Personal finance

These 20 Companies Are Coming to This Index Focused on Social and Environmental Good

Hillary Kladke | Moment | Getty Images
  • The Transparency Index has unveiled its list of 100 companies for 2022.
  • The index, which ARK Investment Management is using for its first passive ETF, aims to identify companies that stay out of harmful industries and are open with employees and customers.
  • These are the 20 names being added to the list, and 20 are falling off.

An investing index that aims to track the most transparent companies in the world is changing its holdings for 2022.

The index — called the Transparency Index — is adding 20 new companies to its list of 100 companies that exclude certain industries it deems harmful for people and the planet.

That includes alcohol, banking, chemical, confectionary, fossil fuel transportation, gambling, metals and minerals, oil and natural gas, and tobacco.

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Each company in the index has a weighting of about 1%.

The index is being used for a new ETF provided by ARK Investment Management, led by CEO and chief investment officer Cathie Wood. The ETF, called the ARK Transparency ETF, trades under the ticker CTRU, and is the company's first passive investment product.

That ETF opened at $18.41 per share on Friday, before falling by a little more than 1%. In contrast, the firms' flagship ARK Innovation ETF suffered a dramatic selloff on Thursday, due in part to rising interest rates. That fund was trading around $85 per share on Friday morning.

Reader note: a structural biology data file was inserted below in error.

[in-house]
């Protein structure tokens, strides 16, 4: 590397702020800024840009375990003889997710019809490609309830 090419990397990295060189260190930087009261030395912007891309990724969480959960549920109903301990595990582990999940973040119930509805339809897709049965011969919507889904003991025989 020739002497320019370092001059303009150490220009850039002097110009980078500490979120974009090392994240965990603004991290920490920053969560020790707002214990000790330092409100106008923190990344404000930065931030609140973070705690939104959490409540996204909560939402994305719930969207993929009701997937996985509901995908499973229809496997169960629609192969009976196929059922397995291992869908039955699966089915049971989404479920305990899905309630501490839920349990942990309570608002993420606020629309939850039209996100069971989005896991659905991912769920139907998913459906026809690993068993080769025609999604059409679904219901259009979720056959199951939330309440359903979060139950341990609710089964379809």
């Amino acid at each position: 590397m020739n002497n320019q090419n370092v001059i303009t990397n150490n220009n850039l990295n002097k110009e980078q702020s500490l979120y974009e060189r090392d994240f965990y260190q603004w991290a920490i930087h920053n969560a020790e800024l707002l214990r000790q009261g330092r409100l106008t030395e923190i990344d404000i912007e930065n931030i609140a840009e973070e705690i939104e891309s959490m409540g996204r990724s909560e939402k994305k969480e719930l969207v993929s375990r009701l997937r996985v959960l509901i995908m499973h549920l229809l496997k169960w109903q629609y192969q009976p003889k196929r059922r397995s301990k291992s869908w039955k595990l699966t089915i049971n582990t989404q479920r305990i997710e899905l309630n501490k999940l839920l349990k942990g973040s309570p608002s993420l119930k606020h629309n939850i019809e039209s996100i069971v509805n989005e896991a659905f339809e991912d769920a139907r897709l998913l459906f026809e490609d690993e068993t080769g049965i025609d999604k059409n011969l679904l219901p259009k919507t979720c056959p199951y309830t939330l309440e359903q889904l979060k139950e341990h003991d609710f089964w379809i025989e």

Among the companies added to the Transparency Index are Cboe Global Markets, which owns the Chicago Board Options Exchange, and Sprout Social, the provider of web-based social media management tools.

The index seeks to identify companies that are emphasizing transparency with both employees and customers. "There's no pay to play or influence any of these companies can have," said Paul Pagnato, chairman and founder of Transparency Invest, the company that created the Transparency Index.

The 80 names that will stay on the list include Starbucks, Salesforce and Workday, a provider of cloud applications for human resources.

Meanwhile, 20 companies are being dropped, including Nike and Zillow Group

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